We present the first successful simulations of neutrino-driven supernova explosions in three dimensions (3D) using the Vertex-Prometheus code including sophisticated energy-dependent neutrino transport. The simulated models of 9.6 and 20 solar-mass iron-core stars demonstrate that successful explosions can be obtained in self-consistent 3D simulations, where previous models have failed. New insights into the supernova mechanism can be gained from these explosions. The first 3D model (Melson et al. 2015a) explodes at the same time but more energetically than its axially symmetric (2D) counterpart. Turbulent energy cascading reduces the kinetic energy dissipation in the cooling layer and therefore suppresses neutrino cooling. The consequent inward shift of the gain radius increases the gain layer mass, whose recombination energy provides the surplus for the explosion energy.
The second explosion (Melson et al. 2015b) is obtained through a moderate reduction of the neutral-current neutrino opacity motivated by strange-quark contributions to the nucleon spin. A corresponding reference model without these corrections failed, which demonstrates how close current 3D models are to explosion. The strangeness adjustment is meant as a prototype for remaining neutrino opacity uncertainties.
We describe a hybrid pixel array detector (electron microscope pixel array detector, or EMPAD) adapted for use in electron microscope applications, especially as a universal detector for scanning transmission electron microscopy. The 128×128 pixel detector consists of a 500 µm thick silicon diode array bump-bonded pixel-by-pixel to an application-specific integrated circuit. The in-pixel circuitry provides a 1,000,000:1 dynamic range within a single frame, allowing the direct electron beam to be imaged while still maintaining single electron sensitivity. A 1.1 kHz framing rate enables rapid data collection and minimizes sample drift distortions while scanning. By capturing the entire unsaturated diffraction pattern in scanning mode, one can simultaneously capture bright field, dark field, and phase contrast information, as well as being able to analyze the full scattering distribution, allowing true center of mass imaging. The scattering is recorded on an absolute scale, so that information such as local sample thickness can be directly determined. This paper describes the detector architecture, data acquisition system, and preliminary results from experiments with 80–200 keV electron beams.
Group III nitrides are promising materials for light emitting diodes (LEDs). The occurrence of structural defects strongly affects the efficiency of these LEDs. We investigate the optical properties of basal plane stacking faults (BFSs), and the assignment of specific spectral features to distinct defect types by direct correlation of localized emission bands measured by cathodoluminescence in a scanning electron microscope with defects found in high resolution (scanning) transmission electron microscopy and electron beam induced current at identical sample spots. Thus, we are able to model the electronic structure of BSFs addressing I1, I2, and E type BSFs in GaN and AlGaN with low Al content. We find hints that BSFs in semipolar AlGaN layers cause local changes of the Al content, which strongly affects the usability of AlGaN as an electron blocking layer in nitride based LEDs.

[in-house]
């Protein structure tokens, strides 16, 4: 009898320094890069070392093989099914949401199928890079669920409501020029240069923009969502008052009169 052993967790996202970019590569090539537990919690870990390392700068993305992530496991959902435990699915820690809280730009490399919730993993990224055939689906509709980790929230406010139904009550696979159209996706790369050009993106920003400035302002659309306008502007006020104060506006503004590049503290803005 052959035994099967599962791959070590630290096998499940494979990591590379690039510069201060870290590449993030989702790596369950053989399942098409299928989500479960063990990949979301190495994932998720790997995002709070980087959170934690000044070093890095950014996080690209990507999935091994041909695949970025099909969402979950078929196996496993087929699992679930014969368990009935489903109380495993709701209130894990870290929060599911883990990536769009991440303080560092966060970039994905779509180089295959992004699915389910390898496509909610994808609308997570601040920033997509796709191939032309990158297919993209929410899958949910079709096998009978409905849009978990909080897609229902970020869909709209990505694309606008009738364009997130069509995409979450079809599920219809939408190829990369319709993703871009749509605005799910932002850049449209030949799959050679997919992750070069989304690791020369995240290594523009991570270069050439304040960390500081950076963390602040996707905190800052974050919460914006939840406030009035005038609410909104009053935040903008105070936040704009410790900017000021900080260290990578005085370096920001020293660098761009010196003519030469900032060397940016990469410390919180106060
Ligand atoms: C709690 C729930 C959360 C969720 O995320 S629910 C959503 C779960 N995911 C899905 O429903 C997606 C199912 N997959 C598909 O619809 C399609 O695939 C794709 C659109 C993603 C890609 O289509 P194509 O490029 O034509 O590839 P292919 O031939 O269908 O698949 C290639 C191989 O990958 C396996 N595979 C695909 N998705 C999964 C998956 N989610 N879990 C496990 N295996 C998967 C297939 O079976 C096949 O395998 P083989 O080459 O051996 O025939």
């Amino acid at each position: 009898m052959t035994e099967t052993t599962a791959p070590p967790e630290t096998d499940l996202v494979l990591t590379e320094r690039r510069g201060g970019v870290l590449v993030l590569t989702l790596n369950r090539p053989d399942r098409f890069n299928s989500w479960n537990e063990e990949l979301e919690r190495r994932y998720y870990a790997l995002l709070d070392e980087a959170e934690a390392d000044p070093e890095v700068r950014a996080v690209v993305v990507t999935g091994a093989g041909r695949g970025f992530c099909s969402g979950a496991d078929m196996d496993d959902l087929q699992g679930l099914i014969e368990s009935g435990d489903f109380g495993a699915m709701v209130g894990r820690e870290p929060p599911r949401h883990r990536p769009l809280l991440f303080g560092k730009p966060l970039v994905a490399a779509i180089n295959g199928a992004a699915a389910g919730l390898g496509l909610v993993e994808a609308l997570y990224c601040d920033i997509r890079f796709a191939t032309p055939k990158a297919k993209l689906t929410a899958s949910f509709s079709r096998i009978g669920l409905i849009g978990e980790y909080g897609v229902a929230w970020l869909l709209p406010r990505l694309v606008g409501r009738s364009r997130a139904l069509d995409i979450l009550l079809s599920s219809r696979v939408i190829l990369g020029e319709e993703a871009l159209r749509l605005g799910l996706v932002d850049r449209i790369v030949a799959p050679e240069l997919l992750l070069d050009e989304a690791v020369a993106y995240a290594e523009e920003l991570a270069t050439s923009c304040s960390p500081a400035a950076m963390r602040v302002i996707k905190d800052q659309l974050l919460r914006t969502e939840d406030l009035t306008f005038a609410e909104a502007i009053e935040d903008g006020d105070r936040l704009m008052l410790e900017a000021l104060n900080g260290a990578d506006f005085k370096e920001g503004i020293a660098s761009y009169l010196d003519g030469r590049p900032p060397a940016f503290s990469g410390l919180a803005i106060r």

The WTO Agreement on Government Procurement (GPA) is unique in its duality as an international trade agreement that promotes and preserves market opening and as an instrument for the promotion of good governance. The recent successful renegotiation of the GPA has enhanced its coverage so that it now provides access to markets valued at US$1.7 trillion annually. In addition, the text of the GPA has been effectively modernised, making it more relevant, economically, and simplifying its implementation. Although not a substitute for domestic procurement reforms, it is a catalytic and reinforcing factor for reforms that enhance transparency and competition internally – thereby yielding important gains for governments and citizens in terms of value for money in national procurement activities. Participation in the GPA can also promote inward foreign direct investment by signalling a country's commitment to good governance and the fair treatment of all players under national legislation. The review in this chapter of the evidence from WTO and GPA accessions indicates that the WTO accession negotiations of Article XII members are often used to leverage increased GPA accessions. Specifically, of the members that have acceded to the WTO pursuant to Article XII of the Marrakesh Agreement Establishing the WTO (WTO Agreement), twenty-two have undertaken GPA-related commitments, and seven subsequently joined the GPA. Out of the ten WTO members that are currently seeking accession to the GPA, nine undertook commitments related to GPA accession at the time of their WTO accessions, pursuant to Article XII of the WTO Agreement. The chapter concludes that, even though WTO accession and GPA accession are formally separate steps, the basic policy decision as to whether to join the GPA is often made long before GPA accession negotiations are started, at the time of WTO accession. This chapter provides countries and other WTO members considering taking on accession commitments with a strengthened understanding of the relevant benefits and costs.
Increasingly, governments that join the WTO are encouraged to make commitments, at the time of their accession, to also seek to join, eventually, the WTO Agreement on Government Procurement (GPA). GPA accession may seem, to some, ‘a bridge too far’ – an ‘add-on’ to the WTO accession process that requires significant policy reforms and institution-building processes.